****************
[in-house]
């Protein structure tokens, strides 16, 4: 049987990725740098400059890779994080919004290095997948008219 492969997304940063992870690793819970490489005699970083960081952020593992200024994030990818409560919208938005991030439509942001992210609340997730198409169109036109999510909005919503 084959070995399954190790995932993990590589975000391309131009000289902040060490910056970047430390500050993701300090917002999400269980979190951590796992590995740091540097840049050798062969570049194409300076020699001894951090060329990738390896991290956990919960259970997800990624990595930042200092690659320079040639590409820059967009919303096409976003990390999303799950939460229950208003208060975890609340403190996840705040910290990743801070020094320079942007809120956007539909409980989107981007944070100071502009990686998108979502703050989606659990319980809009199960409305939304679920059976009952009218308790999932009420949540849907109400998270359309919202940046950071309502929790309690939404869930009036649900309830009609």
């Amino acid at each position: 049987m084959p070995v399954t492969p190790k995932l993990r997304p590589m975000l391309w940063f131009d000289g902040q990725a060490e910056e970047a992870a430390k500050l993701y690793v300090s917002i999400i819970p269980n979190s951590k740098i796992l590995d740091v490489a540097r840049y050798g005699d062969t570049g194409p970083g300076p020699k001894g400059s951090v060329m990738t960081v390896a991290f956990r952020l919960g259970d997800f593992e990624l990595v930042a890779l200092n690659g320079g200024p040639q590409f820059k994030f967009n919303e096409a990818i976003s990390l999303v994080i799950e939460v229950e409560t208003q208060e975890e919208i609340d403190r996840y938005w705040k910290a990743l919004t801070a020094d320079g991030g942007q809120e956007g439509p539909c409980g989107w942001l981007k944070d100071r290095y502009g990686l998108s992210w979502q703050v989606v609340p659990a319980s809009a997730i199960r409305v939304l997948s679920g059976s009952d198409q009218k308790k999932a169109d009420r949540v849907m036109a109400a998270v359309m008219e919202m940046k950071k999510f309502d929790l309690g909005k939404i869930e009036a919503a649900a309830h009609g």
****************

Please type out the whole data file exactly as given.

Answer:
[in-house]
């Protein structure tokens, strides 16, 4: 049987990725740098400059890779994080919004290095997948008219 492969997304940063992870690793819970490489005699970083960081952020593992200024994030990818409560919208938005991030439509942001992210609340997730198409169109036109999510909005919503 084959070995399954190790995932993990590589975000391309131009000289902040060490910056970047430390500050993701300090917002999400269980979190951590796992590995740091540097840049050798062969570049194409300076020699001894951090060329990738390896991290956990919960259970997800990624990595930042200092690659320079040639590409820059967009919303096409976003990390999303799950939460229950208003208060975890609340403190996840705040910290990743801070020094320079942007809120956007539909409980989107981007944070100071502009990686998108979502703050989606659990319980809009199960409305939304679920059976009952009218308790999932009420949540849907109400998270359309919202940046950071309502929790309690939404869930009036649900309830009609």
């Amino acid at each position: 049987m084959p070995v399954t492969p190790k995932l993990r997304p590589m975000l391309w940063f131009d000289g902040q990725a060490e910056e970047a992870a430390k500050l993701y690793v300090s917002i999400i819970p269980n979190s951590k740098i796992l590995d740091v490489a540097r840049y050798g005699d062969t570049g194409p970083g300076p020699k001894g400059s951090v060329m990738t960081v390896a991290f956990r952020l919960g259970d997800f593992e990624l990595v930042a890779l200092n690659g320079g200024p040639q590409f820059k994030f967009n919303e096409a990818i976003s990390l999303v994080i799950e939460v229950e409560t208003q208060e975890e919208i609340d403190r996840y938005w705040k910290a990743l919004t801070a020094d320079g991030g942007q809120e956007g439509p539909c409980g989107w942001l981007k944070d100071r290095y502009g990686l998108s992210w979502q703050v989606v609340p659990a319980s809009a997730i199960r409305v939304l997948s679920g059976s009952d198409q009218k308790k999932a169109d009420r949540v849907m036109a109400a998270v359309m008219e919202m940046k950071k999510f309502d929790l309690g909005k939404i869930e009036a919503a649900a309830h009609g």